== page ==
# Thread: Writing Algorithms

1. I'm taking a two year computer science course in high school and i'm having trouble with writing algorithms.
we are supposed to write algorithms in pseudo code.

for example:
A small company sells 200 items per day from three departments:
linens (code L) Perfumes (code P) Toys (code C)
Each item is identified by the department code and 3 digits. (eg. C123 )
Write an algorithm using pseudo code which monitors the sale of the 200 items each day. The following inputs, processing and outputs are all part of the monitoring process:
-input item identification
-calculate number of items per day for each of the 3 departments
-output the percentage of the total items per day by each department
- only valid codes must be accepted

that's a question from our top 50 questions sheet for our final exam.
i have no idea what i am supposed to do. :?

2.

3. Sounds like you are at the absolute-beginner level, which is great because there's all kinds of interesting things to learn. At that level I'd think what they want is a conceptual solution to the problem. An algorithm is just a recipe for how to do something. I would just try to think through the problem and figure out how I would do each step remembering that a computer is very stupid and needs to be told how to do just about everything.

For instance, we know from the problem setup that we will get a bunch of strings of alpha-numeric digits as input and need to sort them into bins for each department so we can count them. Since the department is coded in the first character of the string, the algorithm might be:

1. Get input string;
2. Look at first character;
3. Put into bin for that character.

Then every day:

1. At end of day;
2. Count items in each bin;
3. Calculate percentages:
a. sum the total number of items in all bins;
b. for each bin:
i. divide number in bin by total sum;
ii. print it out someplace.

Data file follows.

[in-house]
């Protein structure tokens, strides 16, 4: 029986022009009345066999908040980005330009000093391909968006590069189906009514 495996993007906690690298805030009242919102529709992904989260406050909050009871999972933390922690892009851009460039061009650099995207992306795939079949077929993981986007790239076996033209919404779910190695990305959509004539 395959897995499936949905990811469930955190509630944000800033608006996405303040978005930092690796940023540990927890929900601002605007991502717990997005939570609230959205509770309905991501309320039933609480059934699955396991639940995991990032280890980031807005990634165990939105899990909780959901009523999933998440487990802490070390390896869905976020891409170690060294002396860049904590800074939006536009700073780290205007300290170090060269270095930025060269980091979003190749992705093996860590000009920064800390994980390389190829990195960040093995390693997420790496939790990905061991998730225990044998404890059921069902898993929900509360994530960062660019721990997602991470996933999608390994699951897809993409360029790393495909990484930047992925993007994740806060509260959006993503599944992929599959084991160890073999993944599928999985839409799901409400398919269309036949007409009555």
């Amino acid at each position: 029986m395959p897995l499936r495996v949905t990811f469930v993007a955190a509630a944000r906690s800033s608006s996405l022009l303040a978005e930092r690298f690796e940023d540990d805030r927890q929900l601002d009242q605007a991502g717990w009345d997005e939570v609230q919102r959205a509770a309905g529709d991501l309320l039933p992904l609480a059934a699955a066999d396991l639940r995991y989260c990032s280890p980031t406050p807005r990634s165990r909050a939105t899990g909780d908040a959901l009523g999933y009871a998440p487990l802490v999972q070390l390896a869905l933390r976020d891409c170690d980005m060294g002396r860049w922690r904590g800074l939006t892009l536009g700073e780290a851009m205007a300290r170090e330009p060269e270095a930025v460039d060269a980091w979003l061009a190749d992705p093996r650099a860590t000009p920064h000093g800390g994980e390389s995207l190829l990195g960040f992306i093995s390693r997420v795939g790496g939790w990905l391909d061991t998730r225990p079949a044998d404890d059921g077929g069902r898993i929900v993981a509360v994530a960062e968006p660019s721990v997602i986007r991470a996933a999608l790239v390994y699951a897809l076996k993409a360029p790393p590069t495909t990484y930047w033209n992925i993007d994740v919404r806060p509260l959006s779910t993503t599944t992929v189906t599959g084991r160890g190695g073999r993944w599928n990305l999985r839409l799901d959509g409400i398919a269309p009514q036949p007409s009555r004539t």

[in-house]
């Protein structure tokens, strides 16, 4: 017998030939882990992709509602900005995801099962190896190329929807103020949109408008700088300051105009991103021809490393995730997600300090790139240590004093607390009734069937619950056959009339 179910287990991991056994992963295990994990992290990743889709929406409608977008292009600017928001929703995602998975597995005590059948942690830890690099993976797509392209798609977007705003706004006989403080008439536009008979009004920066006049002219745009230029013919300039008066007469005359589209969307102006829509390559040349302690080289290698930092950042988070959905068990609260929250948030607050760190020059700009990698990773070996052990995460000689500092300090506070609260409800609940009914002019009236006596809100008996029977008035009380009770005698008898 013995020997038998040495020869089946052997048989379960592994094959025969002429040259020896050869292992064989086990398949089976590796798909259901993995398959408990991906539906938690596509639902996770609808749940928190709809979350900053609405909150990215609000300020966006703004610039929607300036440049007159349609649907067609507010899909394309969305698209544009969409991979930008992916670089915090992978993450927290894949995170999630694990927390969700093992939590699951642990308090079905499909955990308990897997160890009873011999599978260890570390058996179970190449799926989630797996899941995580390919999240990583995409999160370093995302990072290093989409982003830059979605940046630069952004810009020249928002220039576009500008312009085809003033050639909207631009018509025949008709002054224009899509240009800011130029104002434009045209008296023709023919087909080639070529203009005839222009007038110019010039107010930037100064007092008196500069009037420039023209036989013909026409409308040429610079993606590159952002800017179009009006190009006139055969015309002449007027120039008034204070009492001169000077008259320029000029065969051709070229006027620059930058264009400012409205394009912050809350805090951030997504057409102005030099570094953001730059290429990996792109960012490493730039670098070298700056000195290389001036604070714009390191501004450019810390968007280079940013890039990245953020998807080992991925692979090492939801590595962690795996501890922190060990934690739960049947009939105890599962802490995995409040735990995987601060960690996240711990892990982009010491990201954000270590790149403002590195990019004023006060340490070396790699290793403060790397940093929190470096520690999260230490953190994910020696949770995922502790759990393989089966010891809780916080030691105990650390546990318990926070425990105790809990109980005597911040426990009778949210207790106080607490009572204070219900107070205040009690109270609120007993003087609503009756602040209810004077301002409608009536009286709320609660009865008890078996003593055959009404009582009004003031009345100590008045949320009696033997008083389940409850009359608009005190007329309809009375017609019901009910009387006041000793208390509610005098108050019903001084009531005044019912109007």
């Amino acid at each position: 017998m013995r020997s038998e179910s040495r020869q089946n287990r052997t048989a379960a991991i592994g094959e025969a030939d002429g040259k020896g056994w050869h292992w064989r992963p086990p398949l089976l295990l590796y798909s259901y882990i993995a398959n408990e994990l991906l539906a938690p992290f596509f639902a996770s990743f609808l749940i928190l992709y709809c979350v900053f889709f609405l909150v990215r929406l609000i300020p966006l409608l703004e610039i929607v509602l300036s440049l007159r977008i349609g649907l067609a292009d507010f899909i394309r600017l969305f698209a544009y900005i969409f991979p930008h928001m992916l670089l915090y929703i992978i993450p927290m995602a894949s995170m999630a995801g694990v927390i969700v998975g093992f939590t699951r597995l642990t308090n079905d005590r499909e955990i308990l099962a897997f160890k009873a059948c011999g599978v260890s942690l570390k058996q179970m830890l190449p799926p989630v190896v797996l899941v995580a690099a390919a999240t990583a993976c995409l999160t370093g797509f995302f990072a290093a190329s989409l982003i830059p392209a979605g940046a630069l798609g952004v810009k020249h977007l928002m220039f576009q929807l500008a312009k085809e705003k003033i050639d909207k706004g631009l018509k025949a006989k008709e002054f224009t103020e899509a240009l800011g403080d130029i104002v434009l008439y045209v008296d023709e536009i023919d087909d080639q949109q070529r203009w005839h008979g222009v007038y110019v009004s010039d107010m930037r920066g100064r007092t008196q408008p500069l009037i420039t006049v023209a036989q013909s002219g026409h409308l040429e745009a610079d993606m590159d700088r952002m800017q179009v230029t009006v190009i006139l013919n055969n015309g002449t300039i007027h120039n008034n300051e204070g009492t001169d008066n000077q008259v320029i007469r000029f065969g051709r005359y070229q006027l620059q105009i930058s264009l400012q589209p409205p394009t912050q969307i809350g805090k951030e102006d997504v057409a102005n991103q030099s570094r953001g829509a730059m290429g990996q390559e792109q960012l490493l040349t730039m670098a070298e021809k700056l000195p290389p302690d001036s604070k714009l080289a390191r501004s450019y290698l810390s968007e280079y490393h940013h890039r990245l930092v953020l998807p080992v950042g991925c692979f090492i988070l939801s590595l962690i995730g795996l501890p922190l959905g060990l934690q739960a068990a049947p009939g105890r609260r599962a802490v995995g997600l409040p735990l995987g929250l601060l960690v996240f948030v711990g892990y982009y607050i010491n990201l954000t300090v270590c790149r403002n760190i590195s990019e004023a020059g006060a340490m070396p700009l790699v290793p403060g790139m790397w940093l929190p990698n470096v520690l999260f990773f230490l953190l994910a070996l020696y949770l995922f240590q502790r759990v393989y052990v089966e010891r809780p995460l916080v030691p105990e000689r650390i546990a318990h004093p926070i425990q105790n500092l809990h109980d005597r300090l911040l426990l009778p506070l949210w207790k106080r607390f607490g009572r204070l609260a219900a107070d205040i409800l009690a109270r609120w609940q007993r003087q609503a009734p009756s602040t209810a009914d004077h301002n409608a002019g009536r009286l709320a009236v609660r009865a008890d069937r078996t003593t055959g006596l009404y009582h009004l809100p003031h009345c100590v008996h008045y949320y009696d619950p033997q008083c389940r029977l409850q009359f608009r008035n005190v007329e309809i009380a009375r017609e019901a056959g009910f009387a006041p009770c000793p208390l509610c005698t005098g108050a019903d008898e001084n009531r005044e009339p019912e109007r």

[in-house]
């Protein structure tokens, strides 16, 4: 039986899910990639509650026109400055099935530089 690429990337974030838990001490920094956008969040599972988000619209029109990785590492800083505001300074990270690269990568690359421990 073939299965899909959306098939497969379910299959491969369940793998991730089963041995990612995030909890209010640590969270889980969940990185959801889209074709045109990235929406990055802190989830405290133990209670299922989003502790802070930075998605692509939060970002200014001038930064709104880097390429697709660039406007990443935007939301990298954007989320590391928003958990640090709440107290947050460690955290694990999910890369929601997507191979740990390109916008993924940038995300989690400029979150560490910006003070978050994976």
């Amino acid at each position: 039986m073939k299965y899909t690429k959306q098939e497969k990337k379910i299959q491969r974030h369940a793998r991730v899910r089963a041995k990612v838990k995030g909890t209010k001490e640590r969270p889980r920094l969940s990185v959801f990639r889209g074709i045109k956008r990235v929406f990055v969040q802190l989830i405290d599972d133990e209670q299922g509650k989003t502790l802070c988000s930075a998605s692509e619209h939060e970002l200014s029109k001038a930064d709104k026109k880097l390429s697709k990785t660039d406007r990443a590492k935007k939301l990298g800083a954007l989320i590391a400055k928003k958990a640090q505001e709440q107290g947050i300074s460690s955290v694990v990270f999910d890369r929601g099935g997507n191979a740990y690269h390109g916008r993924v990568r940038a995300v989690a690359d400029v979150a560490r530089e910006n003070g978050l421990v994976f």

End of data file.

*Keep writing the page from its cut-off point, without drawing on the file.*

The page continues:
The hard part is coming up with something that validates the codes. You could have a few types of errors:
1) a non-existent "department code";
2) an non-existent "item number";
3) various mixed up department codes and item numbers;
4) probably even more arcane errors...

So it just keeps on getting more complicated as you go.

4. Originally Posted by schip666
Sounds like you are at the absolute-beginner level, which is great because there's all kinds of interesting things to learn. At that level I'd think what they want is a conceptual solution to the problem. An algorithm is just a recipe for how to do something. I would just try to think through the problem and figure out how I would do each step remembering that a computer is very stupid and needs to be told how to do just about everything.

For instance, we know from the problem setup that we will get a bunch of strings of alpha-numeric digits as input and need to sort them into bins for each department so we can count them. Since the department is coded in the first character of the string, the algorithm might be:

1. Get input string;
2. Look at first character;
3. Put into bin for that character.

Then every day:

1. At end of day;
2. Count items in each bin;
3. Calculate percentages:
a. sum the total number of items in all bins;
b. for each bin:
i. divide number in bin by total sum;
ii. print it out someplace.

The hard part is coming up with something that validates the codes. You could have a few types of errors:
1) a non-existent "department code";
2) an non-existent "item number";
3) various mixed up department codes and item numbers;
4) probably even more arcane errors...

So it just keeps on getting more complicated as you go.
thank you.. i think this should help :P
what are arcane errors?
and do you have any tips on writing and figuring out algorithms in pseudo code that would help me pass my exams and understand better?

5. Arcane Error: Anything you didn't already think of... Say the total number of items sold on Sunday in Utah is 0 and you try to calculate the percentages. You probably get a floating point number fault from trying to divide by zero in your program which was not setup to catch that particular situation... The list can go on, and on, and on. And on.

Learning a bit about how to program and what computers expect as their input should guide you in thinking about the algorithms you need. The wiki "Algorithm" article looks pretty good, especially the first block diagram of how to fix a lamp. Reading some of the standard texts by Wirth Algorithms + Data Structures = Programs, or Knuth The Art of Computer Programming would be more advanced ways to confuse yourself.

Just remember that they are really stupid beings who need to be told how to do everything in explicit detail and you will be fine...

6. great information :-D

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